New King James Version 25. The grace of our Lord Jesus Christ be with your spirit. Amen.

Paul now closes out his book by wishing the grace of our Lord Jesus Christ be with Philemon’s spirit. Grace, as we hopefully all know, is God’s love and favor bestowed on men without regard to their earning it or deserving it. We live in a dispensation wherein God acts only and exclusively in Grace, so it is indeed His grace that is with us in this day, and it is His grace that we need, just as it was what Philemon needed. May it be with our spirits as well.

It is interesting that he wishes the Lord’s grace to be with his spirit. In this context, his spirit is put for Philemon himself, as a part of the person can be put for the whole. For example, when we say “is anybody home?” we are not hoping to find just bodies but whole people at home. In the same way, the spirit here is put for all of Philemon. The “spirit” is the Greek word pneuma. It has to do especially with the mind and what goes with it, such as the thoughts, the beliefs, the opinions, the judgments, and even the character of a person. It is thus as a thinking, reasoning being that Paul grants Christ’s grace to be with Philemon.

Thus we close out the little letter of Philemon. In it we see an excellent example in the attitude of Paul towards Philemon and Onesimus of the way God deals with us in the dispensation of grace, and of how he would call on us to deal with each other in this same dispensation. As we said in the beginning, it is an illustration of the great statement of Ephesians 4:32.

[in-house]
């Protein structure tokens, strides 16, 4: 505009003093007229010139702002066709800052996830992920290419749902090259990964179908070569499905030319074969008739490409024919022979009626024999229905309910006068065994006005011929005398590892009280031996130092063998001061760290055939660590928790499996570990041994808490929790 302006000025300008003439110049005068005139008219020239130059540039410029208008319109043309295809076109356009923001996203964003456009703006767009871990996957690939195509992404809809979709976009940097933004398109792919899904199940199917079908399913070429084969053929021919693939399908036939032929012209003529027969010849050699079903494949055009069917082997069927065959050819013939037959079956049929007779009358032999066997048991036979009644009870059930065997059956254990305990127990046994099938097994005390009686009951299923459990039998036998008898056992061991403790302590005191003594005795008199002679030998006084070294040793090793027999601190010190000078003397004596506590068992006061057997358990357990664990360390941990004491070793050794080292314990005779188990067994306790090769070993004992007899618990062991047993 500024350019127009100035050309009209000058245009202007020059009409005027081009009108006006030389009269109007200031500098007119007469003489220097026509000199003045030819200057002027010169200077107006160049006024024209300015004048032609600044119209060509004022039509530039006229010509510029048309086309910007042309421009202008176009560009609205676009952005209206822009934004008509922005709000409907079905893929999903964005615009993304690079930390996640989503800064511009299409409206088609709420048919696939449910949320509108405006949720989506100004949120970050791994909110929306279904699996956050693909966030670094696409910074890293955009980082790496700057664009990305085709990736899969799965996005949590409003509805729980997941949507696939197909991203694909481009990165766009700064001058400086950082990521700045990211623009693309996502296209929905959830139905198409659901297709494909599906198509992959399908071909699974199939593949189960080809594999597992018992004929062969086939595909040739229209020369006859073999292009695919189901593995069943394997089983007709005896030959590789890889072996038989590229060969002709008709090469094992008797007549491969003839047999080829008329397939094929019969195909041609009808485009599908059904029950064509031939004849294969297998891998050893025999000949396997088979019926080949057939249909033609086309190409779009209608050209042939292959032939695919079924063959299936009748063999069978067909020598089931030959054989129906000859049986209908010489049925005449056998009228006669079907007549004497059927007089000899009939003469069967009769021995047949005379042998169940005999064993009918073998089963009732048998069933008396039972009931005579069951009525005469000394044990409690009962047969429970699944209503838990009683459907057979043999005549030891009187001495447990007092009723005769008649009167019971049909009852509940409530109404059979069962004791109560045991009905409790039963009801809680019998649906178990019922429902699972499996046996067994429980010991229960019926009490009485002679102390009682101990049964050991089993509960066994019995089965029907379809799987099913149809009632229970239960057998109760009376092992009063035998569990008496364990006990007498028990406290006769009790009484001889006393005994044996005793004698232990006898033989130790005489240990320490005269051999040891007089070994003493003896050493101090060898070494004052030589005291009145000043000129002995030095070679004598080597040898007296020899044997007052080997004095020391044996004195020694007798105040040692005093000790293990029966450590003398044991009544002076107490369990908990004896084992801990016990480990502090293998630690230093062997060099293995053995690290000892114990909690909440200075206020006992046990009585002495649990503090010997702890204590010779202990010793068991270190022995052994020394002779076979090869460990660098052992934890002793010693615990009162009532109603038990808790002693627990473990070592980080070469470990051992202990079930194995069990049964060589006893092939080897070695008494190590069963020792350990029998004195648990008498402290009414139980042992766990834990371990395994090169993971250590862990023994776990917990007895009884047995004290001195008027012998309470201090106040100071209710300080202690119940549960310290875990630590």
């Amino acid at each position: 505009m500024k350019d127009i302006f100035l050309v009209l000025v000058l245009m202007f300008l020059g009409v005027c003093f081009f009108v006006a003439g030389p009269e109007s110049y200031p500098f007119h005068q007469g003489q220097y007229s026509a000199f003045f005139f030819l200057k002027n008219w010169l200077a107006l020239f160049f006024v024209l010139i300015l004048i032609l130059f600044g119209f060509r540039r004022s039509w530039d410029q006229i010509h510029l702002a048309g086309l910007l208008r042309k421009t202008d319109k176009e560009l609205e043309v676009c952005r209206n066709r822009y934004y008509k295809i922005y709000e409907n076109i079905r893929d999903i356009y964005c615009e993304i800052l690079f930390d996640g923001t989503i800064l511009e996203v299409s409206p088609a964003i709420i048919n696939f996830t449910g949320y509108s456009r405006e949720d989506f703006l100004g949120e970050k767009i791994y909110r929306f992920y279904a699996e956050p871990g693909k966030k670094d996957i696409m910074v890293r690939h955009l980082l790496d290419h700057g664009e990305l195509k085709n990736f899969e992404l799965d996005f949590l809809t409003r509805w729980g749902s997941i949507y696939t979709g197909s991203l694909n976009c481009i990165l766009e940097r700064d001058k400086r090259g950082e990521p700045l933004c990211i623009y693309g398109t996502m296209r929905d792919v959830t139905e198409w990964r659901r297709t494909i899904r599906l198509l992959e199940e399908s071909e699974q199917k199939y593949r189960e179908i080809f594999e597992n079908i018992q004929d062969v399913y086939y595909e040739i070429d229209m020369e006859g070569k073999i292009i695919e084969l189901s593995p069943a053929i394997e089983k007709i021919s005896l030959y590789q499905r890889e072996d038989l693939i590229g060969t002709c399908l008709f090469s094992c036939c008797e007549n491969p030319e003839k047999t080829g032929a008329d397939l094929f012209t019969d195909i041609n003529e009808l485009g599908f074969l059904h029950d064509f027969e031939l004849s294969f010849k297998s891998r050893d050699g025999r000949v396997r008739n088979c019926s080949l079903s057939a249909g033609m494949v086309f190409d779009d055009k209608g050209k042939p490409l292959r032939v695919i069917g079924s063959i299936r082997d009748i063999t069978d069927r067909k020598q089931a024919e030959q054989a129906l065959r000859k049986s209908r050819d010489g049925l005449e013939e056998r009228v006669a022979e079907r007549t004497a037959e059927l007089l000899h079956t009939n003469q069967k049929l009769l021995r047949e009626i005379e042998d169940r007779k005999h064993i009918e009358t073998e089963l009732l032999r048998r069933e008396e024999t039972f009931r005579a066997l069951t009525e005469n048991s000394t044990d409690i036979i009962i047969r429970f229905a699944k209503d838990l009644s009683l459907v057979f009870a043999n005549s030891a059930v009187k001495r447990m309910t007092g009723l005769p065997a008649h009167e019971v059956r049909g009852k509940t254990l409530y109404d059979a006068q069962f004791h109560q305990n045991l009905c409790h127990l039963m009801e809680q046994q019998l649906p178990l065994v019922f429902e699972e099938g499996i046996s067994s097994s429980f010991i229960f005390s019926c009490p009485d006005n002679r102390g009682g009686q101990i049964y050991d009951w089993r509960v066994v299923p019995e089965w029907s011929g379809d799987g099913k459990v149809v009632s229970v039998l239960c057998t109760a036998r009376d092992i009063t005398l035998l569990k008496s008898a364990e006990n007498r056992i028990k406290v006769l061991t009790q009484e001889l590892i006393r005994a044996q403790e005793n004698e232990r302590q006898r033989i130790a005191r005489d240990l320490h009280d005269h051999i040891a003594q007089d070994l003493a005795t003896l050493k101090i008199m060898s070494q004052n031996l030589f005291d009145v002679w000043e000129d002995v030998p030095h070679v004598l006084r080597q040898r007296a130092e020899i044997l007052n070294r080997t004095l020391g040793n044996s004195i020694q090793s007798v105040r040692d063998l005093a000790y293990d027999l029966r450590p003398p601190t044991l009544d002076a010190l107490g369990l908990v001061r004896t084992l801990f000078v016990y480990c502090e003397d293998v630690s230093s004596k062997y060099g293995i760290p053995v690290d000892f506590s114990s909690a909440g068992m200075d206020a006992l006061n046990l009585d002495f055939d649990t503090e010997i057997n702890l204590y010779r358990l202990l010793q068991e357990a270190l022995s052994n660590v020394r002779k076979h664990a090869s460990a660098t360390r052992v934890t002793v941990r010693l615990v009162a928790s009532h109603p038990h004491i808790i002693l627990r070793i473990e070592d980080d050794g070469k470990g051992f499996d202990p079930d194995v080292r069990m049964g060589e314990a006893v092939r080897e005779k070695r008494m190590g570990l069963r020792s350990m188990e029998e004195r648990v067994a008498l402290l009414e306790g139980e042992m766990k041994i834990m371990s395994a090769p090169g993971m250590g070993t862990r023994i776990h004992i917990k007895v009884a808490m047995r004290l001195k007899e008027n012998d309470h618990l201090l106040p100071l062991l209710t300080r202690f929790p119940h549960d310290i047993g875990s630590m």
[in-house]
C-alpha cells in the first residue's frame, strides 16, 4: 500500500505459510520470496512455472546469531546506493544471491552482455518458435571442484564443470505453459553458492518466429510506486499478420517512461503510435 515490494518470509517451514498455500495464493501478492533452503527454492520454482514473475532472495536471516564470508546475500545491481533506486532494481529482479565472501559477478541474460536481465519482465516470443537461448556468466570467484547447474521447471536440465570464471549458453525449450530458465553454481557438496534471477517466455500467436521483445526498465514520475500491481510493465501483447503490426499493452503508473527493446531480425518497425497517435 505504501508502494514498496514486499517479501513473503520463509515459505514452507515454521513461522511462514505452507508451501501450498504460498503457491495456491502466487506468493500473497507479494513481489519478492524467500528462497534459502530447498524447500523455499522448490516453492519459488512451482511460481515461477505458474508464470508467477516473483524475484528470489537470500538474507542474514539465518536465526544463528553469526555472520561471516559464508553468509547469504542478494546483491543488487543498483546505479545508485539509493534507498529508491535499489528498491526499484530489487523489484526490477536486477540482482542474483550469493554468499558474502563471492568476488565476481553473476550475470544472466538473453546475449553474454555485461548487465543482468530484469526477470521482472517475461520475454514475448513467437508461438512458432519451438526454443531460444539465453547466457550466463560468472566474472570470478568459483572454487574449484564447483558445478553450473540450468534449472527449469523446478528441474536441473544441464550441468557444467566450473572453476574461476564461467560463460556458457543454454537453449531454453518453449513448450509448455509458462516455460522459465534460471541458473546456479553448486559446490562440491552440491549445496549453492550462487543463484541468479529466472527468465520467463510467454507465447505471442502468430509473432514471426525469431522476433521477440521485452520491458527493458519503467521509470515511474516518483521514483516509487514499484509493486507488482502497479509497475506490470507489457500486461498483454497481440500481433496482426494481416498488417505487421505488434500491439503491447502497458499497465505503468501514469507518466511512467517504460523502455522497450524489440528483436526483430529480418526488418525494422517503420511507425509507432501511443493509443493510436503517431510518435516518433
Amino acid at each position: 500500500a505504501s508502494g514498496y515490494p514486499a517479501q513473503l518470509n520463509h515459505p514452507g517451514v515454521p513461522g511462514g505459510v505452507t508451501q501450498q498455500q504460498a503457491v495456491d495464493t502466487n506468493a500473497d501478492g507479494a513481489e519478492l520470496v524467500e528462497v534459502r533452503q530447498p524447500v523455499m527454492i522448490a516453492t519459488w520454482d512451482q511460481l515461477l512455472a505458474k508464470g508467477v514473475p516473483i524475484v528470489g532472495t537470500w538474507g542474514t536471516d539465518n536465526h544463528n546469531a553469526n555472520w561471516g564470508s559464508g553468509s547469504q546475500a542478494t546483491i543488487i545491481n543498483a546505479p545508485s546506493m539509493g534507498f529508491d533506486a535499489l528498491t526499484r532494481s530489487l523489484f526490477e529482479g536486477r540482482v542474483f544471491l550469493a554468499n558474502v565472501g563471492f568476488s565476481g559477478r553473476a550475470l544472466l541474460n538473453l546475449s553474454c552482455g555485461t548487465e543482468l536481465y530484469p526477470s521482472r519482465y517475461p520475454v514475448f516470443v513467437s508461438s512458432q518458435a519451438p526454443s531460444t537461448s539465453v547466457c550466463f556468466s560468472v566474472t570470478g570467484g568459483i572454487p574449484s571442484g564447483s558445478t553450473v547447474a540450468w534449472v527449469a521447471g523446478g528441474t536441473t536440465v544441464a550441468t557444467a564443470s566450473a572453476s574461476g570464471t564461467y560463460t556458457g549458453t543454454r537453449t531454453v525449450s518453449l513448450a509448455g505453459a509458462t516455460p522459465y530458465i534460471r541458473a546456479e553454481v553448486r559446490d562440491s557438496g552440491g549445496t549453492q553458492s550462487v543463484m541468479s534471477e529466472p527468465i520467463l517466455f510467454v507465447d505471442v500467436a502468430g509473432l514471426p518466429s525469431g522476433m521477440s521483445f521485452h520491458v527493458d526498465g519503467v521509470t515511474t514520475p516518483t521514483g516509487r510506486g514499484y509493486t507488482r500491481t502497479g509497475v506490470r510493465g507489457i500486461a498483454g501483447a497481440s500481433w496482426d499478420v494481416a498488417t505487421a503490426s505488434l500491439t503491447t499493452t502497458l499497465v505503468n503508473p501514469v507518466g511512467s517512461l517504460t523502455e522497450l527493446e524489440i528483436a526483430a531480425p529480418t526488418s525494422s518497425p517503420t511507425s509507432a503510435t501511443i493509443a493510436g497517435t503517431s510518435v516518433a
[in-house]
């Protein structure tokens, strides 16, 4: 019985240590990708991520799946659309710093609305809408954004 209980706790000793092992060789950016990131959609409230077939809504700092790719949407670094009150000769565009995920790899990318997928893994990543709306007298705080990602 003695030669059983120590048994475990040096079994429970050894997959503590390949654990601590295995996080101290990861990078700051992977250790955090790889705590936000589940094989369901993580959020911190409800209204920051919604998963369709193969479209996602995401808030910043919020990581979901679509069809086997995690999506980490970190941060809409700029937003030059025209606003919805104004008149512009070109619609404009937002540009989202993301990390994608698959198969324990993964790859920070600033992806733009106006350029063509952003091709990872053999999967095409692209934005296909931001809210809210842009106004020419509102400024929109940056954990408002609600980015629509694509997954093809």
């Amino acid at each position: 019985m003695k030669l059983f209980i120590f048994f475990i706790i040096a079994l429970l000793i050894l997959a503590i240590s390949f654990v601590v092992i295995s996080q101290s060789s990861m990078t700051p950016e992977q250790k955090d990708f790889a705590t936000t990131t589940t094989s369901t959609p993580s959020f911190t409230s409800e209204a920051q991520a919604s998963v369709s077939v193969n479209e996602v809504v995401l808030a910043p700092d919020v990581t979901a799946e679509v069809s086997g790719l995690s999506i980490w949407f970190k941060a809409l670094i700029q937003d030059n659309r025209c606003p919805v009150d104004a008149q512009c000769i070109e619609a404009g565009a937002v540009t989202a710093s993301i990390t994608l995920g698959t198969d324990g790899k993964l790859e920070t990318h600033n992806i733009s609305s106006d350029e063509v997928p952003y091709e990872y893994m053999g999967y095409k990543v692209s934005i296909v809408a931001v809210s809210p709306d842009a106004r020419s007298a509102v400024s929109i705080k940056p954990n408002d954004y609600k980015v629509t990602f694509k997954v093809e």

32. And become kind to one another, tenderly compassionate, dealing graciously with one another, even as God also in Christ deals graciously with you.

Paul is the example of this. He calls on Philemon to deal graciously with Onesimus. He does not force him to do so. He does not pull his weight and demand it as an apostle, as he could have done. Instead, he pleads with Philemon to do it, on the basis that Onesimus is now a brother, on the basis that it is Paul who is asking him to do it, and on the basis that he owes Paul his very self (in proclaiming the salvation-message to him). This is just how God deals with us. He does not demand, but asks and even pleads with us to be gracious to each other. He asks this based on the fact that we are brothers and sisters, on the fact that He is asking us to, and on the fact that He has already been so gracious to us and that we owe Him our very selves. Thus, like Philemon, the only proper thing for us to do is to obey Him and to be gracious to our fellow believers. No other course of action could possibly be right.

May we all learn from Paul’s example, and may we all be gracious to each other, even as God has been so gracious to us. Amen!